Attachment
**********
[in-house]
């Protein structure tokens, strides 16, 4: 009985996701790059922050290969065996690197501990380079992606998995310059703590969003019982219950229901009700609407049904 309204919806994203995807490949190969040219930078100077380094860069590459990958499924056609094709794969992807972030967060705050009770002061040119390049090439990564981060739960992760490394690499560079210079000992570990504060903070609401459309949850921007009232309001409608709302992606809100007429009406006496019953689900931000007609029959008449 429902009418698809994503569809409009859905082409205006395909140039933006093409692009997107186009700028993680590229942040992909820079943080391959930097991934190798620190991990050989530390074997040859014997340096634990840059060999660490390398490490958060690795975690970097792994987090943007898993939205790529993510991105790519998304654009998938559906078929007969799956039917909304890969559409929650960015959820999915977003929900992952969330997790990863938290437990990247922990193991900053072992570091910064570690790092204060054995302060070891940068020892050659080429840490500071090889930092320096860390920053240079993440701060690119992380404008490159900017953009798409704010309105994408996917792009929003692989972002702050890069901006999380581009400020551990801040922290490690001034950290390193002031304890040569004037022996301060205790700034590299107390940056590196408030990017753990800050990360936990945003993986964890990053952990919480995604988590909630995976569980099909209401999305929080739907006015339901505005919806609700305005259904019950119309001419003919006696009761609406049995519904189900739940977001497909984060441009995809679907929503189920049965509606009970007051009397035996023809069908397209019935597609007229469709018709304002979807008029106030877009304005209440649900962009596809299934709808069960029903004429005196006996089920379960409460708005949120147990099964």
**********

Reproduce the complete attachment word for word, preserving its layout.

[in-house]
């Protein structure tokens, strides 16, 4: 009985996701790059922050290969065996690197501990380079992606998995310059703590969003019982219950229901009700609407049904 309204919806994203995807490949190969040219930078100077380094860069590459990958499924056609094709794969992807972030967060705050009770002061040119390049090439990564981060739960992760490394690499560079210079000992570990504060903070609401459309949850921007009232309001409608709302992606809100007429009406006496019953689900931000007609029959008449 429902009418698809994503569809409009859905082409205006395909140039933006093409692009997107186009700028993680590229942040992909820079943080391959930097991934190798620190991990050989530390074997040859014997340096634990840059060999660490390398490490958060690795975690970097792994987090943007898993939205790529993510991105790519998304654009998938559906078929007969799956039917909304890969559409929650960015959820999915977003929900992952969330997790990863938290437990990247922990193991900053072992570091910064570690790092204060054995302060070891940068020892050659080429840490500071090889930092320096860390920053240079993440701060690119992380404008490159900017953009798409704010309105994408996917792009929003692989972002702050890069901006999380581009400020551990801040922290490690001034950290390193002031304890040569004037022996301060205790700034590299107390940056590196408030990017753990800050990360936990945003993986964890990053952990919480995604988590909630995976569980099909209401999305929080739907006015339901505005919806609700305005259904019950119309001419003919006696009761609406049995519904189900739940977001497909984060441009995809679907929503189920049965509606009970007051009397035996023809069908397209019935597609007229469709018709304002979807008029106030877009304005209440649900962009596809299934709808069960029903004429005196006996089920379960409460708005949120147990099964």